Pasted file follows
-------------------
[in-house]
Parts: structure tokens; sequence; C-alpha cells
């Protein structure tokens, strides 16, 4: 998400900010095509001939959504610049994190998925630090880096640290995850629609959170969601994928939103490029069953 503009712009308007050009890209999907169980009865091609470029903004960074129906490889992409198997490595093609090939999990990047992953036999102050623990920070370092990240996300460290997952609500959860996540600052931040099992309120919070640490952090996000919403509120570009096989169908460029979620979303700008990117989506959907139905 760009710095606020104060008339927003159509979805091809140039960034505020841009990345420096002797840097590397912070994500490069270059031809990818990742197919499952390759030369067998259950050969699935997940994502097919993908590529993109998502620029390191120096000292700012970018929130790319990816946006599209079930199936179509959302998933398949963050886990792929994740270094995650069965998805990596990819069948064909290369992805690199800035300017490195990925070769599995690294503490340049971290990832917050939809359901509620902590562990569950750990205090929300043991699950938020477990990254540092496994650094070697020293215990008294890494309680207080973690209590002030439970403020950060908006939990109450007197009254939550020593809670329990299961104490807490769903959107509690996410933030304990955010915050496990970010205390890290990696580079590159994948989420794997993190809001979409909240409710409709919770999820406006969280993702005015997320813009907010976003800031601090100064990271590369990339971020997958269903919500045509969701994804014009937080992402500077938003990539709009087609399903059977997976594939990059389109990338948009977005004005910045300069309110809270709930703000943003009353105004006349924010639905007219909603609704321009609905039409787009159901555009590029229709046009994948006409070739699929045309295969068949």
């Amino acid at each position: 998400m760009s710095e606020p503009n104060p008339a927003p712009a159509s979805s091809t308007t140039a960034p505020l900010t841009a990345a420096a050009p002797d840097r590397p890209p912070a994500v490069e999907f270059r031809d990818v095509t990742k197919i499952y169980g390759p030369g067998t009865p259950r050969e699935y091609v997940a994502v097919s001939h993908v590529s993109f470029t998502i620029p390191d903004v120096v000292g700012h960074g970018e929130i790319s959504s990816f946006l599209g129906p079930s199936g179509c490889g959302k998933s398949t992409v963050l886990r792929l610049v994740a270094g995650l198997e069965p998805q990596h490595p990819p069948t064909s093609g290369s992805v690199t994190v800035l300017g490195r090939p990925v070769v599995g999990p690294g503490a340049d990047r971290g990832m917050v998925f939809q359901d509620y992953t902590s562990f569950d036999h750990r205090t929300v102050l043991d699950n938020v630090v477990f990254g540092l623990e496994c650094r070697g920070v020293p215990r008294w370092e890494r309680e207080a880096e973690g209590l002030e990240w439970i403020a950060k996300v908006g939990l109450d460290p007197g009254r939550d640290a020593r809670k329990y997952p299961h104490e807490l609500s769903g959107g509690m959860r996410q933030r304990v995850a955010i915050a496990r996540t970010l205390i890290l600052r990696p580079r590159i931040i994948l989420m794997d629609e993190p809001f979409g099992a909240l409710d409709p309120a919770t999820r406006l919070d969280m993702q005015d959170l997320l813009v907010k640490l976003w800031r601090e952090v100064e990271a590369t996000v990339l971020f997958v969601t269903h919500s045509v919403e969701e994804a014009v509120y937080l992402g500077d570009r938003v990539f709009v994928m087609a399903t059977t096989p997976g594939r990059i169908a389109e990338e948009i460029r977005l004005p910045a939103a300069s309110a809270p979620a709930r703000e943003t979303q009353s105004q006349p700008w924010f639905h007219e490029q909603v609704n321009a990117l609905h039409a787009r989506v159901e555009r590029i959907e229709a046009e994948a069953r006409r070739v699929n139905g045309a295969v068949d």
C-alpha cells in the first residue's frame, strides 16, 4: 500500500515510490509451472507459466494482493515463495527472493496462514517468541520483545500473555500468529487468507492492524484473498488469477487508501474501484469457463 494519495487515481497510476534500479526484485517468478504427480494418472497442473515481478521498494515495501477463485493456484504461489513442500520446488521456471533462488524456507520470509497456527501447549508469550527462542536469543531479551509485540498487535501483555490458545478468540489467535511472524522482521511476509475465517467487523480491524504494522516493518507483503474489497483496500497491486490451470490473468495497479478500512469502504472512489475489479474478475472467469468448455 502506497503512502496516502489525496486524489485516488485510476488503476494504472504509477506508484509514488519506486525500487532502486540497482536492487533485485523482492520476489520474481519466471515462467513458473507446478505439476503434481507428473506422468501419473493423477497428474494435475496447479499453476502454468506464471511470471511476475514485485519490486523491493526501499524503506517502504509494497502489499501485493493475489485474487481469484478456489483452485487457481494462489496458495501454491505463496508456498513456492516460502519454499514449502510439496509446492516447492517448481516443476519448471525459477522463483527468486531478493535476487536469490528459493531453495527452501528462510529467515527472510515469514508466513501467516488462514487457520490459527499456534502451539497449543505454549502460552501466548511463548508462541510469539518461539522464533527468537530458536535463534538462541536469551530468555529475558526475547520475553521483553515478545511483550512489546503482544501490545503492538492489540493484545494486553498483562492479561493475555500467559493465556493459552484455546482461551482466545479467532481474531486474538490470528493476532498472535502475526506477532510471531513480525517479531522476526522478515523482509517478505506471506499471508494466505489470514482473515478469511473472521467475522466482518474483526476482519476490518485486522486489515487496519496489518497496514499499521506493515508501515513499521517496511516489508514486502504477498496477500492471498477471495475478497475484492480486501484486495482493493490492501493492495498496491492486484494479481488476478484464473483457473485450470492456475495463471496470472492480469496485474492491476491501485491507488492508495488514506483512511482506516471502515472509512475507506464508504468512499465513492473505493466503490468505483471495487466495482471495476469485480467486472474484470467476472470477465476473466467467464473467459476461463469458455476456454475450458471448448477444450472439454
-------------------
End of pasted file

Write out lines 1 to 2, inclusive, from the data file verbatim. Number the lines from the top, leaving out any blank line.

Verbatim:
[in-house]
Parts: structure tokens; sequence; C-alpha cells